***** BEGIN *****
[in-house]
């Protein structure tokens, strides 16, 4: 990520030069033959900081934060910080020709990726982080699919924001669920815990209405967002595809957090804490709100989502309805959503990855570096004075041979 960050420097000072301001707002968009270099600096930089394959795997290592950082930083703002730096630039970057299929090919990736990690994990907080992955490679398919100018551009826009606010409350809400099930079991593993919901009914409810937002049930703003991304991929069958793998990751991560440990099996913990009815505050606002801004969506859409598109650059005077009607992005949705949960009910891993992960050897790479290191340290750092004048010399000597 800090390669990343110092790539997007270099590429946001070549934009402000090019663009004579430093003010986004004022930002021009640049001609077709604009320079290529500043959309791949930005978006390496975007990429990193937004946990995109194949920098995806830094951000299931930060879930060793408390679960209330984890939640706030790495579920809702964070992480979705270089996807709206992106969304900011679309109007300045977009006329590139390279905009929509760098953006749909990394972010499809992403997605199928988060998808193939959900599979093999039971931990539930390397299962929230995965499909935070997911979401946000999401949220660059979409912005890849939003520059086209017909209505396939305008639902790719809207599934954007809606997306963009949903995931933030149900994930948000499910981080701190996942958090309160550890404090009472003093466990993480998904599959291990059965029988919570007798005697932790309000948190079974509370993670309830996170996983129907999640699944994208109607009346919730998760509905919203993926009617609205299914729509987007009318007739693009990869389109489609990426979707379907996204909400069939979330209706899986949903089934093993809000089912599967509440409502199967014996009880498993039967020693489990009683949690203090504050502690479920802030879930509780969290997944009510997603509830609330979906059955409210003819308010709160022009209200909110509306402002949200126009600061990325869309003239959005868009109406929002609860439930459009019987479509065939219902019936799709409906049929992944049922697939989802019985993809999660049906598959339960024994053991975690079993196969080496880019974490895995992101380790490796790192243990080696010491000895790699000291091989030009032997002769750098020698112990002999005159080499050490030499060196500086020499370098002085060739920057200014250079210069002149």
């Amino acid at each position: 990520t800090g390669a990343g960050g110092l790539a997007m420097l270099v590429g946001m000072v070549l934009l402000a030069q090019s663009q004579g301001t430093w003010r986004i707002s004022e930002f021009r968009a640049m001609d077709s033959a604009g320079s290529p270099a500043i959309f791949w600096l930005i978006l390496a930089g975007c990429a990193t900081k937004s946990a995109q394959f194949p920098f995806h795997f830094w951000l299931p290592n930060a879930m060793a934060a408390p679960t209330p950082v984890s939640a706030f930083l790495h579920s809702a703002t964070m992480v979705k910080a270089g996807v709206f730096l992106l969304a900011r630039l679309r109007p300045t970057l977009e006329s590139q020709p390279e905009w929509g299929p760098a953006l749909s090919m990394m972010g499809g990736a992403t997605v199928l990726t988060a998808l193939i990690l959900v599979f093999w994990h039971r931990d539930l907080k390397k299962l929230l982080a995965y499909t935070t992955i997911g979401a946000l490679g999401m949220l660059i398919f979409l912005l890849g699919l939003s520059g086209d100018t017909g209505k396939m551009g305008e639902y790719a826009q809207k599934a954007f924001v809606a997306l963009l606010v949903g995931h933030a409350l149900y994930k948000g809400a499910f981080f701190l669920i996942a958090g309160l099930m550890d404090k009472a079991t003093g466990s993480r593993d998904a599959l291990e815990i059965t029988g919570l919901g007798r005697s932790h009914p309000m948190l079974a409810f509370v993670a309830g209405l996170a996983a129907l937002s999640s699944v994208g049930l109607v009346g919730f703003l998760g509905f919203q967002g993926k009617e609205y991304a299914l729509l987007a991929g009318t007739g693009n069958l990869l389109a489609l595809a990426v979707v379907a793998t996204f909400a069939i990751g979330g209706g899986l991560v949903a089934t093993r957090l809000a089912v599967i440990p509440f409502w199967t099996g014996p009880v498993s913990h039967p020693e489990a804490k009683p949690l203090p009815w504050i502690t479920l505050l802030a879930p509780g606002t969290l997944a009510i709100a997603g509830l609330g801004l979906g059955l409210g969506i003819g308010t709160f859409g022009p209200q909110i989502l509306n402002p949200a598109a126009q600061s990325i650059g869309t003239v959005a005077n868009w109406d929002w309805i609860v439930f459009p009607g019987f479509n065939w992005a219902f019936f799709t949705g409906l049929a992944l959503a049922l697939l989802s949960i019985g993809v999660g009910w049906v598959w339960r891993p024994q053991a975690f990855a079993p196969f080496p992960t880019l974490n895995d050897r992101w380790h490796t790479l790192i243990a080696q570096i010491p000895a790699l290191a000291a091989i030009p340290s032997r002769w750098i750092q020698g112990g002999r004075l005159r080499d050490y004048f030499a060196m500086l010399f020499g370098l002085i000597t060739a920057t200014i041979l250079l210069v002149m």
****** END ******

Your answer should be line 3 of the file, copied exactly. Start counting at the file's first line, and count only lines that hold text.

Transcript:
């Amino acid at each position: 990520t800090g390669a990343g960050g110092l790539a997007m420097l270099v590429g946001m000072v070549l934009l402000a030069q090019s663009q004579g301001t430093w003010r986004i707002s004022e930002f021009r968009a640049m001609d077709s033959a604009g320079s290529p270099a500043i959309f791949w600096l930005i978006l390496a930089g975007c990429a990193t900081k937004s946990a995109q394959f194949p920098f995806h795997f830094w951000l299931p290592n930060a879930m060793a934060a408390p679960t209330p950082v984890s939640a706030f930083l790495h579920s809702a703002t964070m992480v979705k910080a270089g996807v709206f730096l992106l969304a900011r630039l679309r109007p300045t970057l977009e006329s590139q020709p390279e905009w929509g299929p760098a953006l749909s090919m990394m972010g499809g990736a992403t997605v199928l990726t988060a998808l193939i990690l959900v599979f093999w994990h039971r931990d539930l907080k390397k299962l929230l982080a995965y499909t935070t992955i997911g979401a946000l490679g999401m949220l660059i398919f979409l912005l890849g699919l939003s520059g086209d100018t017909g209505k396939m551009g305008e639902y790719a826009q809207k599934a954007f924001v809606a997306l963009l606010v949903g995931h933030a409350l149900y994930k948000g809400a499910f981080f701190l669920i996942a958090g309160l099930m550890d404090k009472a079991t003093g466990s993480r593993d998904a599959l291990e815990i059965t029988g919570l919901g007798r005697s932790h009914p309000m948190l079974a409810f509370v993670a309830g209405l996170a996983a129907l937002s999640s699944v994208g049930l109607v009346g919730f703003l998760g509905f919203q967002g993926k009617e609205y991304a299914l729509l987007a991929g009318t007739g693009n069958l990869l389109a489609l595809a990426v979707v379907a793998t996204f909400a069939i990751g979330g209706g899986l991560v949903a089934t093993r957090l809000a089912v599967i440990p509440f409502w199967t099996g014996p009880v498993s913990h039967p020693e489990a804490k009683p949690l203090p009815w504050i502690t479920l505050l802030a879930p509780g606002t969290l997944a009510i709100a997603g509830l609330g801004l979906g059955l409210g969506i003819g308010t709160f859409g022009p209200q909110i989502l509306n402002p949200a598109a126009q600061s990325i650059g869309t003239v959005a005077n868009w109406d929002w309805i609860v439930f459009p009607g019987f479509n065939w992005a219902f019936f799709t949705g409906l049929a992944l959503a049922l697939l989802s949960i019985g993809v999660g009910w049906v598959w339960r891993p024994q053991a975690f990855a079993p196969f080496p992960t880019l974490n895995d050897r992101w380790h490796t790479l790192i243990a080696q570096i010491p000895a790699l290191a000291a091989i030009p340290s032997r002769w750098i750092q020698g112990g002999r004075l005159r080499d050490y004048f030499a060196m500086l010399f020499g370098l002085i000597t060739a920057t200014i041979l250079l210069v002149m």